WASHINGTON (Reuters) - Americans took 10.4 billion trips on public transportation in 2011, the second-highest total since 1957, as gasoline prices rose and the economy improved, an industry group said on Monday.
Only in 2008, when gasoline rose to more than $4 a gallon, did ridership beat 2011's total, the American Public Transportation Association said in a statement.
Ridership was up 2.3 percent last year from 2010, with the increase spread across large, medium and small communities.
"Two top reasons for the increased ridership are higher gas prices and in certain areas, a recovering economy with more people returning to work," Michael Melaniphy, the association's president and chief executive, said in the statement.
The fastest pace of growth was in rural communities with populations under 100,000, with an increase of 5.4 percent.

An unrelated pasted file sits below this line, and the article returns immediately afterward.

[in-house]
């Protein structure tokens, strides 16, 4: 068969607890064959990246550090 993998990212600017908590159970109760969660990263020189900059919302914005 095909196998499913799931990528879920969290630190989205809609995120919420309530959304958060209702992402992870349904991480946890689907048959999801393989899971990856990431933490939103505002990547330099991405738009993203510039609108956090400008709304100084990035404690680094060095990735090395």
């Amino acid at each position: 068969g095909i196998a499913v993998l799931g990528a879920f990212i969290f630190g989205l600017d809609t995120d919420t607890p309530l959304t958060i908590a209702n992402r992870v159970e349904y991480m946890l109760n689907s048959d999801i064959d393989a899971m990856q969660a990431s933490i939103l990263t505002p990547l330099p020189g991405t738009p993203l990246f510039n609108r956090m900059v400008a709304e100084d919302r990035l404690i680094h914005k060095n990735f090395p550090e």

Light rail ridership increased 4.9 percent in 2011, with increases of 37.2 percent for Seattle and 31.2 percent in Dallas.
Ridership for subways and elevated trains was up 3.3 percent and commuter rail ridership rose 2.5 percent. Large bus systems reported an increase of 0.4 percent nationally.
The report comes as the association is holding its legislative conference in Washington to meet with lawmakers and regulators.
Federal funding for transportation projects, including mass transit, is set to expire at the end of March and the Senate is scheduled to vote on a two-year, $109 billion authorization bill on Tuesday.
A House of Representatives transportation bill calling for $260 billion in spending over five years failed to gain support. House Speaker John Boehner said last week he was willing to take up the Senate measure instead.
(Reporting By Ian Simpson; Editing by Paul Thomasch)
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